by Richard Brown
Chubb CEO blasts Brazil’s leaders
In a surprise political intervention, Evan Greenberg, CEO of Chubb Ltd., slammed the Brazilian government for the country’s economic and political paralysis.
During a conference call Greenberg - just weeks after ACE Ltd’s takeover of Zurich-based Chubb - urged Brazilians to lay the blame for their nation’s misfortunes squarely at the feet of its leaders.
The vast Latin American state is enduring rampant inflation and a downturn seen as the worst in more than a century. Meanwhile, President Dilma Rousseff faces impeachment and the government is mired in the murky Petrobras ‘carwash’ money laundering/corruption scandal.
“The economic environment, the political environment, is very tough,” lamented Greenberg, Bloomberg reports. “And the leadership of the country is inadequate. The policies of the government in Brazil are inadequate.”
Greenberg snapped up an insurance unit from Itau Unibanco Holding SA in Brazil in 2014 while heading ACE. He has blasted Brazil’s government for failing to embrace deregulation of the insurance sector and for its “lousy’’ policies. Greenberg also said he hoped Brazilians would “do the right thing” when it came time to vote.
Finance Minister Nelson Barbosa is expected to seek up to 50 billion reais ($12.3 billion) in loans today (Thursday) in a desperate bid to boost growth.
AIG faces negative credit rating review
AM Best has placed the issuer credit rating (ICR) of American International Group Inc. under review with negative implications and is scrutinising the ICRs and financial strength ratings (FSR) of its insurance subsidiaries.
The move follows AIG bolstering its loss reserves in non-life business by $3.6 billion during Q4 2015. The increase reflects adverse historical long-tail lines which concerns the insurance ratings agency.
In a separate development, AM Best upgraded to ‘A+’ and ‘A’ the ICR and FSR of the US property-casualty subsidiaries of New York-based Assurant.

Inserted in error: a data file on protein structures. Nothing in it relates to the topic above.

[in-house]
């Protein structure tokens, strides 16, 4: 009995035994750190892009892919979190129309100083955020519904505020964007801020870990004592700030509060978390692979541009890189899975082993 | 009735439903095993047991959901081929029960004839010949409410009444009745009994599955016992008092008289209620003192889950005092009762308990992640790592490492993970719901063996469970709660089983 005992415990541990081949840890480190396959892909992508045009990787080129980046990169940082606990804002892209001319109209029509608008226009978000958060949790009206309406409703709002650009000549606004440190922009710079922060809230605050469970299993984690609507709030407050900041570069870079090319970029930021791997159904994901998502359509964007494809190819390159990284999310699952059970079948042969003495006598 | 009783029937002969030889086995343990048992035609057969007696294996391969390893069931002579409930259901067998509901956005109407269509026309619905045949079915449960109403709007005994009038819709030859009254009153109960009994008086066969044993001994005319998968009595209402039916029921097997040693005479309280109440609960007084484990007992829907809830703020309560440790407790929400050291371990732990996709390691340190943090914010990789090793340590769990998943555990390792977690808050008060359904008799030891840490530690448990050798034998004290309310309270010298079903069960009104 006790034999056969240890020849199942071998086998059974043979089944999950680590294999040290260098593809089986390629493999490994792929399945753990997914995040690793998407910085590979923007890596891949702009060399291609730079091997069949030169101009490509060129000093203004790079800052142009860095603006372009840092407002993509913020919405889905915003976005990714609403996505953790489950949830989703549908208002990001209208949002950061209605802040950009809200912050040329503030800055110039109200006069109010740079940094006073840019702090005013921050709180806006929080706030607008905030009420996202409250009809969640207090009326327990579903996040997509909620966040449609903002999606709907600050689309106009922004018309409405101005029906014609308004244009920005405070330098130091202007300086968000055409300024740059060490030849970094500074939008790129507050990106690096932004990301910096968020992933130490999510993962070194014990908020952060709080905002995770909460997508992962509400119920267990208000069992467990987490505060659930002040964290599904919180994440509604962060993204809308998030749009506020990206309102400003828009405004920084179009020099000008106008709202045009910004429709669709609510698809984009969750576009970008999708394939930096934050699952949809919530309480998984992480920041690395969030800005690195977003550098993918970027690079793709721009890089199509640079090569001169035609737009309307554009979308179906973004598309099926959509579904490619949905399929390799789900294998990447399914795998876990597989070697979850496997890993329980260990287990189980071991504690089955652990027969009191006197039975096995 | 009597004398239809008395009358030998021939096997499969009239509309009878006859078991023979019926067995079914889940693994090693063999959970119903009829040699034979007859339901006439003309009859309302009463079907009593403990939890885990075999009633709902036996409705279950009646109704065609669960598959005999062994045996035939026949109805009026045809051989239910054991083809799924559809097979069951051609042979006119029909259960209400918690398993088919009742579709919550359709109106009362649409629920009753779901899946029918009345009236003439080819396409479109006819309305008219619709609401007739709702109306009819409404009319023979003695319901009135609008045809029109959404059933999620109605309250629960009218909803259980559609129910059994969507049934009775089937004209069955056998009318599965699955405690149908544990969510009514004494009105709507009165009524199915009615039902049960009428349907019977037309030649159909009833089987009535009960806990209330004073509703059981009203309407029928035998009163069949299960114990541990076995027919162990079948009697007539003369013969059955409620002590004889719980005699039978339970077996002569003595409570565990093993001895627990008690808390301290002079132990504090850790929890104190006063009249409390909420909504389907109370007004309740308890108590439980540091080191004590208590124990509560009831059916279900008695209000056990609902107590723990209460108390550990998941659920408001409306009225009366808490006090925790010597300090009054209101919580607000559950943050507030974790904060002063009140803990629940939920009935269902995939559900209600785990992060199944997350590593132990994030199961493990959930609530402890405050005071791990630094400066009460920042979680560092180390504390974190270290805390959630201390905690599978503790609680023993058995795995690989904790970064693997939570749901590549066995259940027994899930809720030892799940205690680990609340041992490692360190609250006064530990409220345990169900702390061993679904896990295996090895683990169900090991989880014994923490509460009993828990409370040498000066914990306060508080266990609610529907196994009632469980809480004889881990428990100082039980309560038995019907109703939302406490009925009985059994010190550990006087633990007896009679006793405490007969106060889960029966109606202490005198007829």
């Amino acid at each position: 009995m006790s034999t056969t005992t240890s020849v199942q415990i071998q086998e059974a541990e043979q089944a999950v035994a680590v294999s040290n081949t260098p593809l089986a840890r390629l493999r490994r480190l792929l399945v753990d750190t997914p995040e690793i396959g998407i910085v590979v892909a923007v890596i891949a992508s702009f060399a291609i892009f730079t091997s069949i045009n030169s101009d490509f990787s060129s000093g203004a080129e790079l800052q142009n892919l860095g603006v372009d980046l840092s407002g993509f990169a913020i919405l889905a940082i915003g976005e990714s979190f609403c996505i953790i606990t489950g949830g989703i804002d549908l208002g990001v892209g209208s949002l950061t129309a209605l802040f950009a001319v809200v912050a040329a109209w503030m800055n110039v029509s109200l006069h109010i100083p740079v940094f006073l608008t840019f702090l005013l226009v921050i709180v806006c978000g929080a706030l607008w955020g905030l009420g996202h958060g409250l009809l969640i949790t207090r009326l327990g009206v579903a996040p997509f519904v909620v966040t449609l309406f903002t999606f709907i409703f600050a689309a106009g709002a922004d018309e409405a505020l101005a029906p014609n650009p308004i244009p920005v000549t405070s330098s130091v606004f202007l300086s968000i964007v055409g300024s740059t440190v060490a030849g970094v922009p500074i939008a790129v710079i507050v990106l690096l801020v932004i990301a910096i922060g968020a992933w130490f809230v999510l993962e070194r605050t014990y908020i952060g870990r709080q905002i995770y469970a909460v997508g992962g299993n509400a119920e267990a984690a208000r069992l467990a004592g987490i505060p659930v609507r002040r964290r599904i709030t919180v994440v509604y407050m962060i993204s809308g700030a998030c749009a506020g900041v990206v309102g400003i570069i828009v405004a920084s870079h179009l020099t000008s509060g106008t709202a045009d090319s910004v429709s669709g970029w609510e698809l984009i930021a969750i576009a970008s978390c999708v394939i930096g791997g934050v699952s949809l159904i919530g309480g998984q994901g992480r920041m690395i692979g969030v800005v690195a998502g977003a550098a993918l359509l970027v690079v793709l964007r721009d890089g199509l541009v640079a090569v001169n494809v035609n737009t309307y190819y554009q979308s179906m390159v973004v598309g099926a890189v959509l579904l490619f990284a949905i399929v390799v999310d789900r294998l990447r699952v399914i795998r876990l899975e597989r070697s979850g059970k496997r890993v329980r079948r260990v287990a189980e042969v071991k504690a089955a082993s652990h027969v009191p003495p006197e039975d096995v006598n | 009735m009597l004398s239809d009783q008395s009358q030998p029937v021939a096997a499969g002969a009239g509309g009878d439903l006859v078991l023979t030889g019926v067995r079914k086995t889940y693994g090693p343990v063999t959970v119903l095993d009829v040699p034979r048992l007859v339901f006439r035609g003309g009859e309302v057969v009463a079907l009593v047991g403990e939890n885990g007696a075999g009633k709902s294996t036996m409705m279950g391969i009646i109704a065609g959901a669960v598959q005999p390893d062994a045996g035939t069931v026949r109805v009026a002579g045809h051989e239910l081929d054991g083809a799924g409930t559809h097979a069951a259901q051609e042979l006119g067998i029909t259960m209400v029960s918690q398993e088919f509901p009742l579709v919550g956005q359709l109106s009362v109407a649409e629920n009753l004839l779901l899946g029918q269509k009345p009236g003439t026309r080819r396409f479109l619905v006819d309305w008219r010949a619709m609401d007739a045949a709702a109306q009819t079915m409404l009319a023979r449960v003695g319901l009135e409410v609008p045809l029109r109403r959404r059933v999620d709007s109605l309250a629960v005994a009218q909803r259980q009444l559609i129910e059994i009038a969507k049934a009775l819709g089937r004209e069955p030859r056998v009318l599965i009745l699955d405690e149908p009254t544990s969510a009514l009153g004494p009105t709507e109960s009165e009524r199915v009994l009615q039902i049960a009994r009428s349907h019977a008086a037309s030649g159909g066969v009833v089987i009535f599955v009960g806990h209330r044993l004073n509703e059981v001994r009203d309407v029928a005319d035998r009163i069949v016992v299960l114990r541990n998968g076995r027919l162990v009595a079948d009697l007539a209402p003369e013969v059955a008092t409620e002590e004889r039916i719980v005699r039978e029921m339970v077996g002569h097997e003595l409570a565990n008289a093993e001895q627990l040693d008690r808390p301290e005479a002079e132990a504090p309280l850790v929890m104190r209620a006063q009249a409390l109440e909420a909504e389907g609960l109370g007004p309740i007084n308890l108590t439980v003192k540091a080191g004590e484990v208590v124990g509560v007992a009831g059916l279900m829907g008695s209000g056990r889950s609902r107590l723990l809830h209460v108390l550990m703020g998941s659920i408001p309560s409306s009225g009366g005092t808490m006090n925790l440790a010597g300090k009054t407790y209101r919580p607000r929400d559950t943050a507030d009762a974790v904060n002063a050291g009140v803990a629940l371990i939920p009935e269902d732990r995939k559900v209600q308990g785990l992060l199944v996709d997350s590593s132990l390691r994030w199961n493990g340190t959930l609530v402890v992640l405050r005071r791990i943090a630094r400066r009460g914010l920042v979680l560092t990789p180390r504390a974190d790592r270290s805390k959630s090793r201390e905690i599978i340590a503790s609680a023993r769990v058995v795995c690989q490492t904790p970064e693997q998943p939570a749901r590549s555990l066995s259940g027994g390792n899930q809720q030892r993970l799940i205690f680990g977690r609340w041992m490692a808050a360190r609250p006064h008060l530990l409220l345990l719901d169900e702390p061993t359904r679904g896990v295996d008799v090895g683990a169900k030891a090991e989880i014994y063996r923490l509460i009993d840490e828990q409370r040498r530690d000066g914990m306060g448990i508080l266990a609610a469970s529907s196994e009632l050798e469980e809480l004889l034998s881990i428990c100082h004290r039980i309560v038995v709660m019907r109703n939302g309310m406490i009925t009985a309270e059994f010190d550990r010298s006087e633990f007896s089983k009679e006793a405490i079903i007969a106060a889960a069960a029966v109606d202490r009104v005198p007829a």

MetLife warned regulators about break-up
The CEO of America’s largest life insurer warned regulators it might break up if harsher capital requirements were imposed.
Steven Kandarian, CEO of MetLife, told regulators, including Federal Reserve Chair Janet Yellen and Treasury Secretary Jacob J. Lew, in November 2014 that MetLife was in danger of fragmenting if subject to stricter capital rules.
According to portions of a transcript released in federal court Wednesday, Kandarian told members of the Financial Stability Oversight Council: “I don’t want people to say later on, ‘Geez, we had no idea that you were thinking of this.”’
A month later, the FSOC designated MetLife a systemically important firm. MetLife is suing the panel in the biggest legal confrontation to the FSOC, created under the auspices of Dodd-Frank legislation.
Agents bemoan carriers’ shoddy service, poor tools
Research by Novarica has found insurance agents’ gripes focus on product limitations, bad service, poor tools, complexity, and unexpected change.
The survey of 150 agents revealed how agents attract and serve new clients, plus what they like and don’t like about the service they get from their top carriers.
In addition to citing the disruptive influence of email, other key findings of the report include agent portals being more critical for business than agency management systems, while mobile tools are less important. After product, agents care most about relationships and ease of doing business.
“Insurance agents are facing a world of changed customer expectations, and they need support from their carriers to keep up,” said Martina Conlon, Senior Vice President of Research and Consulting at Novarica and lead author of the report.
“Carriers need to understand the customer pressures their agents are facing, and respond with high-performance, easy to use systems. At the same time, they need to minimize complexity and disruptive change for their agents.”
Mercer to offer comparison quotes for annuities
Firms will be able to get instant quotes from insurers on the cost of annuities once pension consultant Mercer Canada’s ambitious new online pricing system goes live.
Mercer is tapping into a growing trend in the US and UK, where shopping around for the best annuity deal is commonplace.
Mercer’s retirement practice head in Canada, Jean-Philippe Provost, said the reluctance of companies with pensions plans to scour the market for better deals is because it is “way too time-consuming, there’s no transparency on the pricing… It’s very difficult the way it’s being presented by the [insurance] carriers - it’s very opaque.”
Canadian companies have estimated pension plan obligations worth $1.4-trillion, according to Mercer, yet a mere $20-billion has been ‘de-risked’ using annuity deals. This mechanism is designed to protect companies from policyholders’ longevity and, in some cases, can transfer pension liabilities to insurers entirely.